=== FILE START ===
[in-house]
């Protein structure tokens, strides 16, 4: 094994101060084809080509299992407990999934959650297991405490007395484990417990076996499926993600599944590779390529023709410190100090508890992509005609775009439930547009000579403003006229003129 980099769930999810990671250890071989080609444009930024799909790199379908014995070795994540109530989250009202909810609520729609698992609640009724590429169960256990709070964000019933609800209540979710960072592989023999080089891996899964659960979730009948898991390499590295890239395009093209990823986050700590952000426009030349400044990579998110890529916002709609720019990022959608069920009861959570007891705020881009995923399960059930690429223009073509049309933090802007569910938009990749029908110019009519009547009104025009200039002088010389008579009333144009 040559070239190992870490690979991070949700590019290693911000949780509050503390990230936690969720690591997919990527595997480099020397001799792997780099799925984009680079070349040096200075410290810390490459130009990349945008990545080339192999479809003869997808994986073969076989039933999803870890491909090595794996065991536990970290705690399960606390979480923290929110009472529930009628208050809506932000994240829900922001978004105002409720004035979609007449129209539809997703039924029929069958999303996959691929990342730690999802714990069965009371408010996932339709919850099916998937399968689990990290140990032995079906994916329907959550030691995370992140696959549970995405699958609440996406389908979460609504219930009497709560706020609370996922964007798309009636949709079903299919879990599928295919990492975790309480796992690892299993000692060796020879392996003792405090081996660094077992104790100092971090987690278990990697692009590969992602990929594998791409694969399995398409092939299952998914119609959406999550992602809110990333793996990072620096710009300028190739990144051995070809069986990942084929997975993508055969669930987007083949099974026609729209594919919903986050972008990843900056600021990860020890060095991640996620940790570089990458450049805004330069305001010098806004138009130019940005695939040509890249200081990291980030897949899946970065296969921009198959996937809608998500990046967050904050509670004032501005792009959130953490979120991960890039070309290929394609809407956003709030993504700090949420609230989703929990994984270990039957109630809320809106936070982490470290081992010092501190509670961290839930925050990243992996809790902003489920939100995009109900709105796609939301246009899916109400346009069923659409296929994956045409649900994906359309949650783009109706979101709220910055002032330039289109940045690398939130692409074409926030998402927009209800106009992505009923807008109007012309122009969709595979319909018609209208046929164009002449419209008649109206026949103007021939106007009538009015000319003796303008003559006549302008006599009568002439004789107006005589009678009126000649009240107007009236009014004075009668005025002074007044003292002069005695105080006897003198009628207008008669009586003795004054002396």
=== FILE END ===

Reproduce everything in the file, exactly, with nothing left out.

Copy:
[in-house]
């Protein structure tokens, strides 16, 4: 094994101060084809080509299992407990999934959650297991405490007395484990417990076996499926993600599944590779390529023709410190100090508890992509005609775009439930547009000579403003006229003129 980099769930999810990671250890071989080609444009930024799909790199379908014995070795994540109530989250009202909810609520729609698992609640009724590429169960256990709070964000019933609800209540979710960072592989023999080089891996899964659960979730009948898991390499590295890239395009093209990823986050700590952000426009030349400044990579998110890529916002709609720019990022959608069920009861959570007891705020881009995923399960059930690429223009073509049309933090802007569910938009990749029908110019009519009547009104025009200039002088010389008579009333144009 040559070239190992870490690979991070949700590019290693911000949780509050503390990230936690969720690591997919990527595997480099020397001799792997780099799925984009680079070349040096200075410290810390490459130009990349945008990545080339192999479809003869997808994986073969076989039933999803870890491909090595794996065991536990970290705690399960606390979480923290929110009472529930009628208050809506932000994240829900922001978004105002409720004035979609007449129209539809997703039924029929069958999303996959691929990342730690999802714990069965009371408010996932339709919850099916998937399968689990990290140990032995079906994916329907959550030691995370992140696959549970995405699958609440996406389908979460609504219930009497709560706020609370996922964007798309009636949709079903299919879990599928295919990492975790309480796992690892299993000692060796020879392996003792405090081996660094077992104790100092971090987690278990990697692009590969992602990929594998791409694969399995398409092939299952998914119609959406999550992602809110990333793996990072620096710009300028190739990144051995070809069986990942084929997975993508055969669930987007083949099974026609729209594919919903986050972008990843900056600021990860020890060095991640996620940790570089990458450049805004330069305001010098806004138009130019940005695939040509890249200081990291980030897949899946970065296969921009198959996937809608998500990046967050904050509670004032501005792009959130953490979120991960890039070309290929394609809407956003709030993504700090949420609230989703929990994984270990039957109630809320809106936070982490470290081992010092501190509670961290839930925050990243992996809790902003489920939100995009109900709105796609939301246009899916109400346009069923659409296929994956045409649900994906359309949650783009109706979101709220910055002032330039289109940045690398939130692409074409926030998402927009209800106009992505009923807008109007012309122009969709595979319909018609209208046929164009002449419209008649109206026949103007021939106007009538009015000319003796303008003559006549302008006599009568002439004789107006005589009678009126000649009240107007009236009014004075009668005025002074007044003292002069005695105080006897003198009628207008008669009586003795004054002396």